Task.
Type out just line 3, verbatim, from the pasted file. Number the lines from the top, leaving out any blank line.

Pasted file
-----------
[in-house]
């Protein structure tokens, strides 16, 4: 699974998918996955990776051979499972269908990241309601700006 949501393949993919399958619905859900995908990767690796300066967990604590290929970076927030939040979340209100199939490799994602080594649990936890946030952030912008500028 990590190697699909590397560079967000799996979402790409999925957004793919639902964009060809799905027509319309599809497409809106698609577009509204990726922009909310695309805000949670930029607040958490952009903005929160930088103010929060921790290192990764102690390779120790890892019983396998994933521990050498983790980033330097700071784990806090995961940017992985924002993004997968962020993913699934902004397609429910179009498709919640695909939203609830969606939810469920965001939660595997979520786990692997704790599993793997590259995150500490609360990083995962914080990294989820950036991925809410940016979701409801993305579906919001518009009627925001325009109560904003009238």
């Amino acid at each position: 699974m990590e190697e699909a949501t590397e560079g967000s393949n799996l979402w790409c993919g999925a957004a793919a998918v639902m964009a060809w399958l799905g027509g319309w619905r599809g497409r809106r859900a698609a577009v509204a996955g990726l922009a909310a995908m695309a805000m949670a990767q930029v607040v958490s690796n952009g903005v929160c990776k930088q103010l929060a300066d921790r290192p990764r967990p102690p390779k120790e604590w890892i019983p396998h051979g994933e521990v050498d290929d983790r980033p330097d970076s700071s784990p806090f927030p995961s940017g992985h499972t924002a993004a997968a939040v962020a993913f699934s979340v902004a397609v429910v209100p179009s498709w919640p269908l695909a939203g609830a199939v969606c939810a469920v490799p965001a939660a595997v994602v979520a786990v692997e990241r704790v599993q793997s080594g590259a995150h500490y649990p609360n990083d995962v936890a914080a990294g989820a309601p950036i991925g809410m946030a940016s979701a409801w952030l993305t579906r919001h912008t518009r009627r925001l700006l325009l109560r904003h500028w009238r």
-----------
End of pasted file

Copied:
């Amino acid at each position: 699974m990590e190697e699909a949501t590397e560079g967000s393949n799996l979402w790409c993919g999925a957004a793919a998918v639902m964009a060809w399958l799905g027509g319309w619905r599809g497409r809106r859900a698609a577009v509204a996955g990726l922009a909310a995908m695309a805000m949670a990767q930029v607040v958490s690796n952009g903005v929160c990776k930088q103010l929060a300066d921790r290192p990764r967990p102690p390779k120790e604590w890892i019983p396998h051979g994933e521990v050498d290929d983790r980033p330097d970076s700071s784990p806090f927030p995961s940017g992985h499972t924002a993004a997968a939040v962020a993913f699934s979340v902004a397609v429910v209100p179009s498709w919640p269908l695909a939203g609830a199939v969606c939810a469920v490799p965001a939660a595997v994602v979520a786990v692997e990241r704790v599993q793997s080594g590259a995150h500490y649990p609360n990083d995962v936890a914080a990294g989820a309601p950036i991925g809410m946030a940016s979701a409801w952030l993305t579906r919001h912008t518009r009627r925001l700006l325009l109560r904003h500028w009238r």